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From the Confessions: The Defense of the Augsburg Confession
Concerning the Church
Perhaps our adversaries require that the Church be defined as the supreme outward monarchy of the whole world, in which the Roman pontiff must have unquestioned power which no one is permitted to dispute or censure. He may frame articles of faith, abolish the Scriptures according to his pleasure, appoint rites of worship and sacrifices, decree such laws as he may wish, and dispense and exempt from whatever laws he may wish—divine, canonical, or civil. The emperor and all kings receive from him the power and right to hold their kingdoms, according to the command of Christ since the Father has subjected all things to him. It must be understood that this right has been transferred to the pope. Therefore the pope must be lord of the whole world, of all the kingdoms of the world, and of all things private and public. He must have absolute power in temporal and spiritual things—of both swords, the spiritual and temporal. Besides, this definition, not of the Church of Christ, but of the papal kingdom, has as its authors not only the canonists, but also Daniel (Dan 11:36-39).
Pulling It Together
The prophet Daniel represented the Antichrist along similar lines as this sarcastic paragraph from the Confessions. There is no ruler of rulers but Christ. The Lord has not transferred his power and authority to any other. He still sits at the right hand of the Father. He who emptied himself (Phil 2:7) is exalted above all others. The one who took the form of a servant, rules over all. He is the King of kings and the Lord of lords (Rev 19:16). There is no other power in the political or religious realms that is so high and lifted up—though they may pretend to be as powerful. Jesus is still and will always be both Lord and Christ, as he has not yielded the authority that the Father has given to him alone.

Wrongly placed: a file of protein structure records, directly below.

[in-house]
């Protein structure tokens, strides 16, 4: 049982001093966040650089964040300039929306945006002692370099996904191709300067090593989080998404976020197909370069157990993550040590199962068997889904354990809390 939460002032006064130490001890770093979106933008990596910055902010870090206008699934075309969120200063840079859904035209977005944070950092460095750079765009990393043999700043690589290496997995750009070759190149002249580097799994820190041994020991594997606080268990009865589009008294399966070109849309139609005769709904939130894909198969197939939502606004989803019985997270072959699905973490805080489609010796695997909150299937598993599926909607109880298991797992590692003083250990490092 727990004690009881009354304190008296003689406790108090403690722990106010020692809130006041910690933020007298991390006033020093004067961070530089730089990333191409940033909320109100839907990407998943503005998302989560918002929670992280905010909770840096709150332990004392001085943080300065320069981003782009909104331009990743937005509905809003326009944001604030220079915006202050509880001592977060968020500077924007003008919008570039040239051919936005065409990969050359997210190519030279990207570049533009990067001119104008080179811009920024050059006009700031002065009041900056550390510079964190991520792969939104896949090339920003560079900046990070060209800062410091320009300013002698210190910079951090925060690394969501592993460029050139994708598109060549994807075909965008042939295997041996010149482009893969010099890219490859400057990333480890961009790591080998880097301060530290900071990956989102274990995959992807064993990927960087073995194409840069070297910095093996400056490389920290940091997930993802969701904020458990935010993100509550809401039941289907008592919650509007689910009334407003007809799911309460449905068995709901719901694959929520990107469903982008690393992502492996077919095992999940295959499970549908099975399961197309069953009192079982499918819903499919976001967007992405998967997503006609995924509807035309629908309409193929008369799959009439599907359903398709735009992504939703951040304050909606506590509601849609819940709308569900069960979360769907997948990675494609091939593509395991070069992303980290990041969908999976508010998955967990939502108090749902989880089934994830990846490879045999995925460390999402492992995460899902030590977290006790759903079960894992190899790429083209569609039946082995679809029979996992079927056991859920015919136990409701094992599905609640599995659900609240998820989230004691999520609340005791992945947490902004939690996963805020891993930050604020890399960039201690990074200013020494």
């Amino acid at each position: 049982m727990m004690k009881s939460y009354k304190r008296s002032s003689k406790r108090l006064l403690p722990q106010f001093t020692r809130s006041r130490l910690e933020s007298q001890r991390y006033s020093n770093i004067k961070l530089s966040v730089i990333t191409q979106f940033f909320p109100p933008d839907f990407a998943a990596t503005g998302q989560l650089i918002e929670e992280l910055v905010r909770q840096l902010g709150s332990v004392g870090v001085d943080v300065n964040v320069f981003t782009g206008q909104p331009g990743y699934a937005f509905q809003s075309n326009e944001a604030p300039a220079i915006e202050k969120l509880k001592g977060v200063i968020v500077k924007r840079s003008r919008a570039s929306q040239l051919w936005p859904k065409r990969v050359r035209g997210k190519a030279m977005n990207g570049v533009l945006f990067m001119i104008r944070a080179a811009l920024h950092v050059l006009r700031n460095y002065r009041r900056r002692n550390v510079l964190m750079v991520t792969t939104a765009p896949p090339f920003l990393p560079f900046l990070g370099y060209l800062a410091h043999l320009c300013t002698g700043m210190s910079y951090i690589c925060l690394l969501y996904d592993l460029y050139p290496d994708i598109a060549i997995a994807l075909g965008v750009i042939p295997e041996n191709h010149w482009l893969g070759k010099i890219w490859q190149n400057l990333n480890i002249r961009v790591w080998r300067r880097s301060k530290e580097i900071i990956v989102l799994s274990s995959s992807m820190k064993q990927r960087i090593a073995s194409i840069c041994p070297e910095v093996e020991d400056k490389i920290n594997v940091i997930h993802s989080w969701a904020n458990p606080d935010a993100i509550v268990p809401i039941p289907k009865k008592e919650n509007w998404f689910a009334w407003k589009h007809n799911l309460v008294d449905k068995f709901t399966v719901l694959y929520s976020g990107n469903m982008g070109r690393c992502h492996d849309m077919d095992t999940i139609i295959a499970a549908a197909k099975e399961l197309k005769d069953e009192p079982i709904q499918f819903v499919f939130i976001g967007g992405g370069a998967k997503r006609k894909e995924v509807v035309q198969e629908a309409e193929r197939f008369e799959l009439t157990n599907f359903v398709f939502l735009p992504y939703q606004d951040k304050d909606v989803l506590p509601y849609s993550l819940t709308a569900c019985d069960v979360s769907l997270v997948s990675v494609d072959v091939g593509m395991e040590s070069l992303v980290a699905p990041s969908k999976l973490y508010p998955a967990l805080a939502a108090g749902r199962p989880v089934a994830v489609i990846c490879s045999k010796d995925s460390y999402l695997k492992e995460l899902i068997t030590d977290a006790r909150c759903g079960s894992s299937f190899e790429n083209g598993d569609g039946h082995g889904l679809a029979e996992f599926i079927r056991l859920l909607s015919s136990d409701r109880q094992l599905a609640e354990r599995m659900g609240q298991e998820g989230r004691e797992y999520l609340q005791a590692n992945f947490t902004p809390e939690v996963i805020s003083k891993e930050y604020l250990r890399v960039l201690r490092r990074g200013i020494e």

Prayer: I bow to you, O Christ, for you alone are the Lord. Amen.
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The Adventures of Martin Luther is a simple musical drama was written for youth to tell the story of Martin Luther's adventures, including his testimony before the Emperor at the Diet of Worms and what was happening in Wittenberg during Luther's exile at Wartburg Castle. Released by Sola Publishing as part of the celebration of the 500th Anniversary of the Reformation in 2017, the drama serves as a fun and interesting way for young people to enter into the story of Martin Luther, acting out some key moments in his life. The script allows for many participants, using accessible language and easy-to-learn songs based on familiar hymn tunes. Costume and prop notes are included, to help those in charge of the production.